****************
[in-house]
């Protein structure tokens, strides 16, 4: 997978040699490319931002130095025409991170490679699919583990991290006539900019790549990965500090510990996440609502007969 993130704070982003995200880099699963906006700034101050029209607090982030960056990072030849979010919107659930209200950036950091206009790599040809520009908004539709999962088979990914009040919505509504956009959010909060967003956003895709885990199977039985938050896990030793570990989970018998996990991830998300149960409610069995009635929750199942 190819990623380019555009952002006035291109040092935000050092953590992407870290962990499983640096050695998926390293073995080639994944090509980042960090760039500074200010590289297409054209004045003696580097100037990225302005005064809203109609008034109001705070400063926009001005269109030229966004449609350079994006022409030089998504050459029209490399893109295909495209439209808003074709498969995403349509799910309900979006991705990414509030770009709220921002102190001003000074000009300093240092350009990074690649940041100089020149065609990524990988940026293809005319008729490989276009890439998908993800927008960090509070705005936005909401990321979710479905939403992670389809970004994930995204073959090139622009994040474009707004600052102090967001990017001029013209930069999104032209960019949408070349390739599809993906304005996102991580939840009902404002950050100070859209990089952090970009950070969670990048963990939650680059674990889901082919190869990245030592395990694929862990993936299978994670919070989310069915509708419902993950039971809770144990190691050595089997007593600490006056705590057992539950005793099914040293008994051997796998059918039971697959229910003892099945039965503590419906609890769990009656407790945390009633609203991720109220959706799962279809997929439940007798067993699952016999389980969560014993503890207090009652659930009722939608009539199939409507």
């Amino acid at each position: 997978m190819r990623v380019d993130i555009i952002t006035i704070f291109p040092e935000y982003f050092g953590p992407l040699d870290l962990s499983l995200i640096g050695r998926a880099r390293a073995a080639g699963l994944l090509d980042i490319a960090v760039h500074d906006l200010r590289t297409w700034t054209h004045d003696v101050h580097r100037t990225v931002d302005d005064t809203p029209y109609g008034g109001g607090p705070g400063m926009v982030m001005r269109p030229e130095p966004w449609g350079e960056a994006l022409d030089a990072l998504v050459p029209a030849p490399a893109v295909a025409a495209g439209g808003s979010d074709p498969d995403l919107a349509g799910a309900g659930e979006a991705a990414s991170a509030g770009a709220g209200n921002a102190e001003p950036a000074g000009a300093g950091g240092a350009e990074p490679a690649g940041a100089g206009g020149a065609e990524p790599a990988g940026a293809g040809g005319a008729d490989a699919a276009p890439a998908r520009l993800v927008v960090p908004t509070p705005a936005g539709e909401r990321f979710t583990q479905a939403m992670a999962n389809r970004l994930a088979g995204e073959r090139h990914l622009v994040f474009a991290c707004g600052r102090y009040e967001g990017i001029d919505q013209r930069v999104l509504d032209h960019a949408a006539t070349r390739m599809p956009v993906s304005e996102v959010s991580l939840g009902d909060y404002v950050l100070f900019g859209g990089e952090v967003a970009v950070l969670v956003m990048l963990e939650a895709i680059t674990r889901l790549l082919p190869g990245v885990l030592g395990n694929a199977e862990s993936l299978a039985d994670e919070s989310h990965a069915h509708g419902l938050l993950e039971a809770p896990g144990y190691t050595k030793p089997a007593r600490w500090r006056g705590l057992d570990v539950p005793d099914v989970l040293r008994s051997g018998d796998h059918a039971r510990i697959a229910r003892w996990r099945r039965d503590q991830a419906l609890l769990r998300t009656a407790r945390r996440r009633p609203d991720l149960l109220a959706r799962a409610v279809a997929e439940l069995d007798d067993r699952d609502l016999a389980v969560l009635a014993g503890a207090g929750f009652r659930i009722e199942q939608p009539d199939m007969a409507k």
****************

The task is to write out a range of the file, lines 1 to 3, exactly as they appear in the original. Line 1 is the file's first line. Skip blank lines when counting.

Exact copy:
[in-house]
């Protein structure tokens, strides 16, 4: 997978040699490319931002130095025409991170490679699919583990991290006539900019790549990965500090510990996440609502007969 993130704070982003995200880099699963906006700034101050029209607090982030960056990072030849979010919107659930209200950036950091206009790599040809520009908004539709999962088979990914009040919505509504956009959010909060967003956003895709885990199977039985938050896990030793570990989970018998996990991830998300149960409610069995009635929750199942 190819990623380019555009952002006035291109040092935000050092953590992407870290962990499983640096050695998926390293073995080639994944090509980042960090760039500074200010590289297409054209004045003696580097100037990225302005005064809203109609008034109001705070400063926009001005269109030229966004449609350079994006022409030089998504050459029209490399893109295909495209439209808003074709498969995403349509799910309900979006991705990414509030770009709220921002102190001003000074000009300093240092350009990074690649940041100089020149065609990524990988940026293809005319008729490989276009890439998908993800927008960090509070705005936005909401990321979710479905939403992670389809970004994930995204073959090139622009994040474009707004600052102090967001990017001029013209930069999104032209960019949408070349390739599809993906304005996102991580939840009902404002950050100070859209990089952090970009950070969670990048963990939650680059674990889901082919190869990245030592395990694929862990993936299978994670919070989310069915509708419902993950039971809770144990190691050595089997007593600490006056705590057992539950005793099914040293008994051997796998059918039971697959229910003892099945039965503590419906609890769990009656407790945390009633609203991720109220959706799962279809997929439940007798067993699952016999389980969560014993503890207090009652659930009722939608009539199939409507």
């Amino acid at each position: 997978m190819r990623v380019d993130i555009i952002t006035i704070f291109p040092e935000y982003f050092g953590p992407l040699d870290l962990s499983l995200i640096g050695r998926a880099r390293a073995a080639g699963l994944l090509d980042i490319a960090v760039h500074d906006l200010r590289t297409w700034t054209h004045d003696v101050h580097r100037t990225v931002d302005d005064t809203p029209y109609g008034g109001g607090p705070g400063m926009v982030m001005r269109p030229e130095p966004w449609g350079e960056a994006l022409d030089a990072l998504v050459p029209a030849p490399a893109v295909a025409a495209g439209g808003s979010d074709p498969d995403l919107a349509g799910a309900g659930e979006a991705a990414s991170a509030g770009a709220g209200n921002a102190e001003p950036a000074g000009a300093g950091g240092a350009e990074p490679a690649g940041a100089g206009g020149a065609e990524p790599a990988g940026a293809g040809g005319a008729d490989a699919a276009p890439a998908r520009l993800v927008v960090p908004t509070p705005a936005g539709e909401r990321f979710t583990q479905a939403m992670a999962n389809r970004l994930a088979g995204e073959r090139h990914l622009v994040f474009a991290c707004g600052r102090y009040e967001g990017i001029d919505q013209r930069v999104l509504d032209h960019a949408a006539t070349r390739m599809p956009v993906s304005e996102v959010s991580l939840g009902d909060y404002v950050l100070f900019g859209g990089e952090v967003a970009v950070l969670v956003m990048l963990e939650a895709i680059t674990r889901l790549l082919p190869g990245v885990l030592g395990n694929a199977e862990s993936l299978a039985d994670e919070s989310h990965a069915h509708g419902l938050l993950e039971a809770p896990g144990y190691t050595k030793p089997a007593r600490w500090r006056g705590l057992d570990v539950p005793d099914v989970l040293r008994s051997g018998d796998h059918a039971r510990i697959a229910r003892w996990r099945r039965d503590q991830a419906l609890l769990r998300t009656a407790r945390r996440r009633p609203d991720l149960l109220a959706r799962a409610v279809a997929e439940l069995d007798d067993r699952d609502l016999a389980v969560l009635a014993g503890a207090g929750f009652r659930i009722e199942q939608p009539d199939m007969a409507k």